The process through which the sand movement takes place on Mars and sculpts its dunes have been a mystery for a long time for the scientists, but recent analysis might elucidate this and show precisely how Martian wind, atmosphere, and topography affect the way the surface of Mars looks.
The thin atmosphere makes sand movement on Mars slower
Because of the thin atmosphere of Mars, considering that Martian atmospheric pressure is equivalent to only 0.6 percent of the Earth’s sea-level atmospheric pressure, winds on Mars don’t actually move large quantities sand excepting the huge dust storm that happens occasionally and triggers the entire planet.
This aspect makes Martian wind quite weak, as backed up by scientist Matthew Chojnacki of the University of Arizona Lunar and Planetary Lab that states that there’s not enough wind energy to shift a considerable amount of sand on Mars. In fact, on Mars, this movement is roughly eight times slower than on our planet.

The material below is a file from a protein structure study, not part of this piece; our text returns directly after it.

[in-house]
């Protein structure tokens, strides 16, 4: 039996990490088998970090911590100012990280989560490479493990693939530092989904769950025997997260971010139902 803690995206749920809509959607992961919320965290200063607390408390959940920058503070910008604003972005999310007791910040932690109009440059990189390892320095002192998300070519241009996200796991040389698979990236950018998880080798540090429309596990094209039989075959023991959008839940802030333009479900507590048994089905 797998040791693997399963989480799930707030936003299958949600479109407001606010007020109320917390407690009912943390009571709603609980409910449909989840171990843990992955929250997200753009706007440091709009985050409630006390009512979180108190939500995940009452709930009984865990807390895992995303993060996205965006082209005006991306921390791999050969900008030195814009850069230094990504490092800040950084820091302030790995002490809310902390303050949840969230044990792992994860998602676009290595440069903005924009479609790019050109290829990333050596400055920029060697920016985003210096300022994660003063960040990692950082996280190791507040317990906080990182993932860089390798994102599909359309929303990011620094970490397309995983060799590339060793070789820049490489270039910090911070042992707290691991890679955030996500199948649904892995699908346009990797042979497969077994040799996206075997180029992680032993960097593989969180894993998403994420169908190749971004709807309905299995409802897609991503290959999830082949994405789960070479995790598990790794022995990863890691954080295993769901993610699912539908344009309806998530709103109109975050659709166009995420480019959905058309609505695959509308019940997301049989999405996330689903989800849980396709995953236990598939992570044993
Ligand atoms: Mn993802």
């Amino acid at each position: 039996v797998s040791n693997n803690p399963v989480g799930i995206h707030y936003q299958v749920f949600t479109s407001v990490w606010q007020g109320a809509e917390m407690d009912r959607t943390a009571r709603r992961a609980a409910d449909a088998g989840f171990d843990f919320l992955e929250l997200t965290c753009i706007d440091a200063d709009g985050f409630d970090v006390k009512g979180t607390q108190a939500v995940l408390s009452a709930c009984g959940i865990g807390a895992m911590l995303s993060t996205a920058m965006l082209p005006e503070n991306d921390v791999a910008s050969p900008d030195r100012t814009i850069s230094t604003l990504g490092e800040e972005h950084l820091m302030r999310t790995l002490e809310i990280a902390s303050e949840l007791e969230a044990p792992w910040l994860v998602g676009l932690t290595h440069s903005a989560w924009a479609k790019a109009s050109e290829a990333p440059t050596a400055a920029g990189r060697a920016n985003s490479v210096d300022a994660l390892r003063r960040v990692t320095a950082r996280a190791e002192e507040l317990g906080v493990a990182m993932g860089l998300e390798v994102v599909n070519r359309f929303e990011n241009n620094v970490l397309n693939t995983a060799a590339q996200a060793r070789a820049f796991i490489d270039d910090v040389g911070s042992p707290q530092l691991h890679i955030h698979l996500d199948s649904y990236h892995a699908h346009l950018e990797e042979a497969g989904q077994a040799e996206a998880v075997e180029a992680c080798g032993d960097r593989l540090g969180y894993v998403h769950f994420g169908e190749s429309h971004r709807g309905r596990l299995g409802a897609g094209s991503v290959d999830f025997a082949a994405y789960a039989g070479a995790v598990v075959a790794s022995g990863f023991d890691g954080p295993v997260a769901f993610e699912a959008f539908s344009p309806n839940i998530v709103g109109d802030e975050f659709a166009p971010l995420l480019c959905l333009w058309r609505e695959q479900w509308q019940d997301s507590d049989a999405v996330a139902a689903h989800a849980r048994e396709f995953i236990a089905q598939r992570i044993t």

To find out whether the Red Planet’s surface is suffering this kind of transformation or not, scientists examined 54 dunes fields consisting of 495 individual dunes between 2 and 120 meters in height, throughout a period of two and five Martian years. This was done through the data collected by Mars Reconnaissance Orbiter to analyze the dynamics of dunes and their migrations.
Three active zones were identified
The results show that the movement was more prominent in three areas. Namely, that happens at Syrtis Major Planum, a dark spot located somewhere between the northern lowlands and the southern highlands, Hellespontus Montes a 711 kilometers mountain range situated between the Noachis Terra, and the Hellas Planitia impact crater. It also takes place on the circumpolar ergs of the Olympia and Abalos Undae, locations which are quite different from each other considering many aspects, but they all have harsh transitions in topography as well as surface temperature.
This is not something you can witness on Earth, as the specialists stated, since the factors of work on our planet differentiate from those from Mars. Aspects like groundwater or growing flora hinder the dune sand movement.
Erin VanDyke lives on her family farm and has more than 35 years of hands-on experience with the use of livestock guard dogs for predator control. On their farm, Jan and her family use corgis as herding dogs and have raised Shetland sheep, Fainting goats, Morgan and Trakehner horses, and historic breeds of chickens and turkeys. Erin is also an active beekeeper.